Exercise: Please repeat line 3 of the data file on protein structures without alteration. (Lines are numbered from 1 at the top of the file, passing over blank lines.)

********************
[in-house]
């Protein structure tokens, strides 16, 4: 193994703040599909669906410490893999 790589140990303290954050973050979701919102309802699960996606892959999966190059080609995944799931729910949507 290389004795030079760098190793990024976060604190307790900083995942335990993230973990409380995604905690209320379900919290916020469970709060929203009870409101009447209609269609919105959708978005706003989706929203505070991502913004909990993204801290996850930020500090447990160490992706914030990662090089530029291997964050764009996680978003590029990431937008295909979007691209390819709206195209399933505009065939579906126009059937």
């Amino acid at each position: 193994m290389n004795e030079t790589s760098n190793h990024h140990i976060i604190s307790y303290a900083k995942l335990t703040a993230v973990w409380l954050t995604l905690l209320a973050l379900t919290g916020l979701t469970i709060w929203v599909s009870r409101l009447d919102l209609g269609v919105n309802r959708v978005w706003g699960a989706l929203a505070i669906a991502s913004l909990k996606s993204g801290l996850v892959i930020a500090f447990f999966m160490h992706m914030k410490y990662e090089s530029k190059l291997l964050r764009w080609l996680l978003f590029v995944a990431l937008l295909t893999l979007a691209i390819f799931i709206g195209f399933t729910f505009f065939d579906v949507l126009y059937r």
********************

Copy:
């Amino acid at each position: 193994m290389n004795e030079t790589s760098n190793h990024h140990i976060i604190s307790y303290a900083k995942l335990t703040a993230v973990w409380l954050t995604l905690l209320a973050l379900t919290g916020l979701t469970i709060w929203v599909s009870r409101l009447d919102l209609g269609v919105n309802r959708v978005w706003g699960a989706l929203a505070i669906a991502s913004l909990k996606s993204g801290l996850v892959i930020a500090f447990f999966m160490h992706m914030k410490y990662e090089s530029k190059l291997l964050r764009w080609l996680l978003f590029v995944a990431l937008l295909t893999l979007a691209i390819f799931i709206g195209f399933t729910f505009f065939d579906v949507l126009y059937r």